The aim of the NextGen Biofuels Fund is to help bridge this High CAPEX (Capital Expenditure) gap and remove the final elements of technology risk in bringing next-generation biofuels into the market. This outcome will enable larger volumes of next-generation biofuels to be produced, helping Canada achieve its current renewable fuel standard using environmentally superior technologies.

Reaction from the key parties

“Our government is investing in advanced clean energy technologies that create well-paying jobs and generate economic opportunities,” said the Honorable Joe Oliver, Canada’s Minister of Natural Resources. “By supporting innovative projects like VANERCO’s, we are helping Canadian companies develop an idea into a marketable reality.”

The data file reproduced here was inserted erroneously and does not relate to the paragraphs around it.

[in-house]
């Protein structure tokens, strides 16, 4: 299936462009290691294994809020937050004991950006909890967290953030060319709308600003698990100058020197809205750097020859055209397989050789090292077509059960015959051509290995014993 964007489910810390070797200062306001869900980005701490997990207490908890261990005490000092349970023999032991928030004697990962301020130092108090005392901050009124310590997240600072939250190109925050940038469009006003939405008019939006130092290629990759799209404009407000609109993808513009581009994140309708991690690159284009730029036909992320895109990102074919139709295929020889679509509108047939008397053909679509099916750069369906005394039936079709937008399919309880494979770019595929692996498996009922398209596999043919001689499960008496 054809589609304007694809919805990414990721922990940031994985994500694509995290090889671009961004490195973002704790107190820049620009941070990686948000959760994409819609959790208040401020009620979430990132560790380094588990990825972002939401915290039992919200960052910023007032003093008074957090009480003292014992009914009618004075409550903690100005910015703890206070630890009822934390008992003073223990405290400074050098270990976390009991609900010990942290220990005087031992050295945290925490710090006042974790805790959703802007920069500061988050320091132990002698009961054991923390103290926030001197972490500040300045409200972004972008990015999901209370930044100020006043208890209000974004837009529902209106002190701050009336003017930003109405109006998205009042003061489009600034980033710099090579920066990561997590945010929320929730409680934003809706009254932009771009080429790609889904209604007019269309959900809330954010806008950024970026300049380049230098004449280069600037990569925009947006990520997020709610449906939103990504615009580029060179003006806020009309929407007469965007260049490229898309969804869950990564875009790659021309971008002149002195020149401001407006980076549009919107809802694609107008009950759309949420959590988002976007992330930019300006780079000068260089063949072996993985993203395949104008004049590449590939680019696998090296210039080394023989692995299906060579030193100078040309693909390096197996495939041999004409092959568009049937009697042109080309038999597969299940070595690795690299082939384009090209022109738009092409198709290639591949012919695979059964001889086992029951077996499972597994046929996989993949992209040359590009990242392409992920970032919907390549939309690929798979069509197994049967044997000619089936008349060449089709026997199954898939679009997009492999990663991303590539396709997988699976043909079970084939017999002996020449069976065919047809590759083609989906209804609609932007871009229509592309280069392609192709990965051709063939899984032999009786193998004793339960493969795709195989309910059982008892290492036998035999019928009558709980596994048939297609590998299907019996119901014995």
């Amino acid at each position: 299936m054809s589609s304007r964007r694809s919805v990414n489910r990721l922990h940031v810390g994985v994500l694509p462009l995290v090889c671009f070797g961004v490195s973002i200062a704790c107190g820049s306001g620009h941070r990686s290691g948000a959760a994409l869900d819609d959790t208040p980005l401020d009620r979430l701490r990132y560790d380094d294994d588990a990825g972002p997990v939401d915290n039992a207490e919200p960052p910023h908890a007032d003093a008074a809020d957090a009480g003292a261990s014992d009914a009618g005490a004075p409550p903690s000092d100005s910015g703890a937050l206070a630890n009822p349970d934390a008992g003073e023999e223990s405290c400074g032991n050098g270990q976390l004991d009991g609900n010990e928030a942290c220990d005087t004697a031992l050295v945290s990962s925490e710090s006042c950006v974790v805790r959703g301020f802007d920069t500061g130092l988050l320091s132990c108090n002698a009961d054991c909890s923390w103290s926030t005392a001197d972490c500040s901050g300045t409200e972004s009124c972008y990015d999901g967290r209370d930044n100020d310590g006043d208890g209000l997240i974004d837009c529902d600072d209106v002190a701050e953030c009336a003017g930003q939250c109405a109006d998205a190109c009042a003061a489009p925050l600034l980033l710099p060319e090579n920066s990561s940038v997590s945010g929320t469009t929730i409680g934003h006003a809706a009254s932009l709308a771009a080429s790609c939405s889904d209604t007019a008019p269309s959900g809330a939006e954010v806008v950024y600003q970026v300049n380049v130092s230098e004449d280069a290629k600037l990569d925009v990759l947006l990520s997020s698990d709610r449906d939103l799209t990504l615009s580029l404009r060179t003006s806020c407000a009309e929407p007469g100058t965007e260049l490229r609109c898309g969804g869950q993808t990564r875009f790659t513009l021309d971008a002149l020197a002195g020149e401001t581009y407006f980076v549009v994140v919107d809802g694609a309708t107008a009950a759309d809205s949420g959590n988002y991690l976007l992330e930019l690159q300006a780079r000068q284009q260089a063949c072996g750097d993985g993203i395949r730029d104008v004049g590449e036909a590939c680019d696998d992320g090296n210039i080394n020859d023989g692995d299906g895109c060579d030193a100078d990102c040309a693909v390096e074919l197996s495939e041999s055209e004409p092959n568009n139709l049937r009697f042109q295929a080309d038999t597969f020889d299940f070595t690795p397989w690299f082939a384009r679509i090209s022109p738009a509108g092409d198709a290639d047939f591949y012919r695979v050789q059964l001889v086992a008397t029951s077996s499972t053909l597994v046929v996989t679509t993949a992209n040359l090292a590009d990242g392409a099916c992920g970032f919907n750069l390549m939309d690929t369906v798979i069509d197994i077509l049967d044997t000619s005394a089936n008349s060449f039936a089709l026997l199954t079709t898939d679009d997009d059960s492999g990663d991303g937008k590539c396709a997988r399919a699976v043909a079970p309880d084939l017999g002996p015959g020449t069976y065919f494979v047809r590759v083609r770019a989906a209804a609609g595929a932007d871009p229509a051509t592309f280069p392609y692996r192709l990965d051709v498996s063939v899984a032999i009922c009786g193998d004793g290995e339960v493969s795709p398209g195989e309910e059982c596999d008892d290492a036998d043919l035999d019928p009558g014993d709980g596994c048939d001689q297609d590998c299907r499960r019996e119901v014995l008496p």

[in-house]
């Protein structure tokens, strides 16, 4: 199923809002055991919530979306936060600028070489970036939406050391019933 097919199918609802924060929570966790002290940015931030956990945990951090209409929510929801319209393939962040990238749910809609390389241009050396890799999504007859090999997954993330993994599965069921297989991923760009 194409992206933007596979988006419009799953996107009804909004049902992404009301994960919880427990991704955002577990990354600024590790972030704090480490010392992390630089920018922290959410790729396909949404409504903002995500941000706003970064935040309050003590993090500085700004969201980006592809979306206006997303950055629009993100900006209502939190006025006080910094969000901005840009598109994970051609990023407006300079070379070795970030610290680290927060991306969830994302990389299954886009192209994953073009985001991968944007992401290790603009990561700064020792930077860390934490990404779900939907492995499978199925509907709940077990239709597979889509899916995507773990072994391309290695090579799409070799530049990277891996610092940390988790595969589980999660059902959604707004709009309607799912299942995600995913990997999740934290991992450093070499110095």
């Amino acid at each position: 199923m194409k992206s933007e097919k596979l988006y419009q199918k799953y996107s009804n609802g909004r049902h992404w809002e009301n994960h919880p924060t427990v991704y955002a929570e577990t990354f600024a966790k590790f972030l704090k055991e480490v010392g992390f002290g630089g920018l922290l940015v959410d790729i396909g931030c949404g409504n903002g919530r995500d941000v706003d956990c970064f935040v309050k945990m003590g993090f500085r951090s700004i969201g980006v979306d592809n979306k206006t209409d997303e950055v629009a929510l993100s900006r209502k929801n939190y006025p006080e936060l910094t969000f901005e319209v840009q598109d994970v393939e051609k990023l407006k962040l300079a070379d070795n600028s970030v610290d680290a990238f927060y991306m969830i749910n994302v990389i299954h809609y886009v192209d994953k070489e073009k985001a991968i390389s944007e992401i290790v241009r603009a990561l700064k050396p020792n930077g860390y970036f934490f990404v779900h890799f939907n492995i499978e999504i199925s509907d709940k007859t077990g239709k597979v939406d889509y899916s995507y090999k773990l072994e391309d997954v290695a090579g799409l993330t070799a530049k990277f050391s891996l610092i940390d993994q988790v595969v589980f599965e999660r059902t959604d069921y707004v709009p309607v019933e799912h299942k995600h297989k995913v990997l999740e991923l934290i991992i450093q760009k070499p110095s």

“This project truly puts industrial waste to work, creating jobs in the community while producing as much as 38 million litres of ethanol a year. SDTC is proud to be a partner in this pioneering project,” said Vicky Sharpe, SDTC President and CEO. “Getting technologies such as this to a commercial scale will be crucial in helping Canada play a key role in the dynamic global cleantech marketplace, currently valued at $1 trillion.”

“Clean technologies which offer a true global alternative to fossil fuels emerge when industry pioneers, governments, venture capitalists, and academics work together to ensure a successful transition to the commercial stage,” said Vincent Chornet, Chairman of VANERCO.  “SDTC played a pivotal role by becoming the catalyst that helped all these players join forces.  We are glad to see them on board with us in this commercial project.”